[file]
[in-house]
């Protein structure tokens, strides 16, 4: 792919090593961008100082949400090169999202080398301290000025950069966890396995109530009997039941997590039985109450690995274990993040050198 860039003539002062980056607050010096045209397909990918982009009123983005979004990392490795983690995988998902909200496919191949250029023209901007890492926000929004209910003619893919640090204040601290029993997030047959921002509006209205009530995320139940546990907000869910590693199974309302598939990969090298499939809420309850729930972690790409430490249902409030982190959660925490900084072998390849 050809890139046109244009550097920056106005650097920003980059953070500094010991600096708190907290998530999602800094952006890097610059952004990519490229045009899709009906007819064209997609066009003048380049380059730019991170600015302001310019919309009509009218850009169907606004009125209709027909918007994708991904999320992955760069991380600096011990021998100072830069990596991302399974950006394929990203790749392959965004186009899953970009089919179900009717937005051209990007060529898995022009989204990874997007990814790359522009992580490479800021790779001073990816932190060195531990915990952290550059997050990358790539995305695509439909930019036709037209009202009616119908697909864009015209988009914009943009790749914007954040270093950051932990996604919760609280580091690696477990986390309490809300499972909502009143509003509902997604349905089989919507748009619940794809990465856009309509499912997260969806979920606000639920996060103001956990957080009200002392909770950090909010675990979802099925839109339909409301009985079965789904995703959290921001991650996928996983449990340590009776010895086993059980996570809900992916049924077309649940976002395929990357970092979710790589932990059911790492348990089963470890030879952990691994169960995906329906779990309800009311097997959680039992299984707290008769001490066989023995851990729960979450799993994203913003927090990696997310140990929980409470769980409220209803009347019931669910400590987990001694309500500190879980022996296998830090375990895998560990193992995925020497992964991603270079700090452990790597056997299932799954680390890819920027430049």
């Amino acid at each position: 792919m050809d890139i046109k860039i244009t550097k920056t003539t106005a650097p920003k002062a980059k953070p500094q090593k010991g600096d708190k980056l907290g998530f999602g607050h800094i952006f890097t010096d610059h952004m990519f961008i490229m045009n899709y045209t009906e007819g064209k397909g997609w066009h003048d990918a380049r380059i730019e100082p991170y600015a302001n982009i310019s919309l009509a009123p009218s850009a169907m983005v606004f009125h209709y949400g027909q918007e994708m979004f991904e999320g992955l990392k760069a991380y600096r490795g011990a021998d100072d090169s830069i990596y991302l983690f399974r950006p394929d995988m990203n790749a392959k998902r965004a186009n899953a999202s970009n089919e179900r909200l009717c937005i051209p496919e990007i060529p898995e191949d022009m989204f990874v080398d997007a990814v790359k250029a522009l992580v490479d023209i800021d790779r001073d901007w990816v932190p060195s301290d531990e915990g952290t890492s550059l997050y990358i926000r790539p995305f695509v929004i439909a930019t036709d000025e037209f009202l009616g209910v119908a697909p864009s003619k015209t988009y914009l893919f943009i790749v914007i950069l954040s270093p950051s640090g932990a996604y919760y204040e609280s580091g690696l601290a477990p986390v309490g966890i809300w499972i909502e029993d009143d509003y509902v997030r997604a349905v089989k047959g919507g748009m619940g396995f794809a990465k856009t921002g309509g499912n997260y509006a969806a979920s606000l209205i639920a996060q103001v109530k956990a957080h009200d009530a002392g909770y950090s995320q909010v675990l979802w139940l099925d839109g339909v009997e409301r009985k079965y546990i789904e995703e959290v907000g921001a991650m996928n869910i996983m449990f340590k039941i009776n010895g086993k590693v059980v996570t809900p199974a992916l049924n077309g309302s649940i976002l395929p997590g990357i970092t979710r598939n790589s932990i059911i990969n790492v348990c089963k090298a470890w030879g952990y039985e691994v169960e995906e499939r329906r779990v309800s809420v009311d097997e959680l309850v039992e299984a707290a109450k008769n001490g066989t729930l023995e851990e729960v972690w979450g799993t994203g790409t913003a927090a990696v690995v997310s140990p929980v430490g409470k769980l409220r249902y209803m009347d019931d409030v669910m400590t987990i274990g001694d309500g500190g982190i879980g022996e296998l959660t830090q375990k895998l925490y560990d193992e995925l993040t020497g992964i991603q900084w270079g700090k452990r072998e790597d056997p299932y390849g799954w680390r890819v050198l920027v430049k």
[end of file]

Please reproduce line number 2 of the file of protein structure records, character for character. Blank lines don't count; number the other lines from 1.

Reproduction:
């Protein structure tokens, strides 16, 4: 792919090593961008100082949400090169999202080398301290000025950069966890396995109530009997039941997590039985109450690995274990993040050198 860039003539002062980056607050010096045209397909990918982009009123983005979004990392490795983690995988998902909200496919191949250029023209901007890492926000929004209910003619893919640090204040601290029993997030047959921002509006209205009530995320139940546990907000869910590693199974309302598939990969090298499939809420309850729930972690790409430490249902409030982190959660925490900084072998390849 050809890139046109244009550097920056106005650097920003980059953070500094010991600096708190907290998530999602800094952006890097610059952004990519490229045009899709009906007819064209997609066009003048380049380059730019991170600015302001310019919309009509009218850009169907606004009125209709027909918007994708991904999320992955760069991380600096011990021998100072830069990596991302399974950006394929990203790749392959965004186009899953970009089919179900009717937005051209990007060529898995022009989204990874997007990814790359522009992580490479800021790779001073990816932190060195531990915990952290550059997050990358790539995305695509439909930019036709037209009202009616119908697909864009015209988009914009943009790749914007954040270093950051932990996604919760609280580091690696477990986390309490809300499972909502009143509003509902997604349905089989919507748009619940794809990465856009309509499912997260969806979920606000639920996060103001956990957080009200002392909770950090909010675990979802099925839109339909409301009985079965789904995703959290921001991650996928996983449990340590009776010895086993059980996570809900992916049924077309649940976002395929990357970092979710790589932990059911790492348990089963470890030879952990691994169960995906329906779990309800009311097997959680039992299984707290008769001490066989023995851990729960979450799993994203913003927090990696997310140990929980409470769980409220209803009347019931669910400590987990001694309500500190879980022996296998830090375990895998560990193992995925020497992964991603270079700090452990790597056997299932799954680390890819920027430049």